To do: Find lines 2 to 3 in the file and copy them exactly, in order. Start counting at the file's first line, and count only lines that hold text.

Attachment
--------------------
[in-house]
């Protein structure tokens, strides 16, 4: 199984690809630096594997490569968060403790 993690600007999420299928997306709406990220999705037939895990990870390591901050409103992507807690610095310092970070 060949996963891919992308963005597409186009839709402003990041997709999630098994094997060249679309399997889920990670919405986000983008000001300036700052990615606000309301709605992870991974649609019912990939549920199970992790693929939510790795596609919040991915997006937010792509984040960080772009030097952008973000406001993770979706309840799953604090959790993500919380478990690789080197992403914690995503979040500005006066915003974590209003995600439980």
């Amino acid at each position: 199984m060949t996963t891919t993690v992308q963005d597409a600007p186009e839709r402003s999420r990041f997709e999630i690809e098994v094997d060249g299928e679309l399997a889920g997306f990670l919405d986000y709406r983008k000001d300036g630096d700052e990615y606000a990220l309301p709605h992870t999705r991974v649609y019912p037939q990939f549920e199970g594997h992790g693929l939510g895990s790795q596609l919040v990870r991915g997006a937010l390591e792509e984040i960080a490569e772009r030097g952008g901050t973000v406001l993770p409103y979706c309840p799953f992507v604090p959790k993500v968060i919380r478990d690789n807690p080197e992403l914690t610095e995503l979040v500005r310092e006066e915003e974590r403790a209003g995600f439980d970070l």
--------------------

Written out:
């Protein structure tokens, strides 16, 4: 199984690809630096594997490569968060403790 993690600007999420299928997306709406990220999705037939895990990870390591901050409103992507807690610095310092970070 060949996963891919992308963005597409186009839709402003990041997709999630098994094997060249679309399997889920990670919405986000983008000001300036700052990615606000309301709605992870991974649609019912990939549920199970992790693929939510790795596609919040991915997006937010792509984040960080772009030097952008973000406001993770979706309840799953604090959790993500919380478990690789080197992403914690995503979040500005006066915003974590209003995600439980």
């Amino acid at each position: 199984m060949t996963t891919t993690v992308q963005d597409a600007p186009e839709r402003s999420r990041f997709e999630i690809e098994v094997d060249g299928e679309l399997a889920g997306f990670l919405d986000y709406r983008k000001d300036g630096d700052e990615y606000a990220l309301p709605h992870t999705r991974v649609y019912p037939q990939f549920e199970g594997h992790g693929l939510g895990s790795q596609l919040v990870r991915g997006a937010l390591e792509e984040i960080a490569e772009r030097g952008g901050t973000v406001l993770p409103y979706c309840p799953f992507v604090p959790k993500v968060i919380r478990d690789n807690p080197e992403l914690t610095e995503l979040v500005r310092e006066e915003e974590r403790a209003g995600f439980d970070l």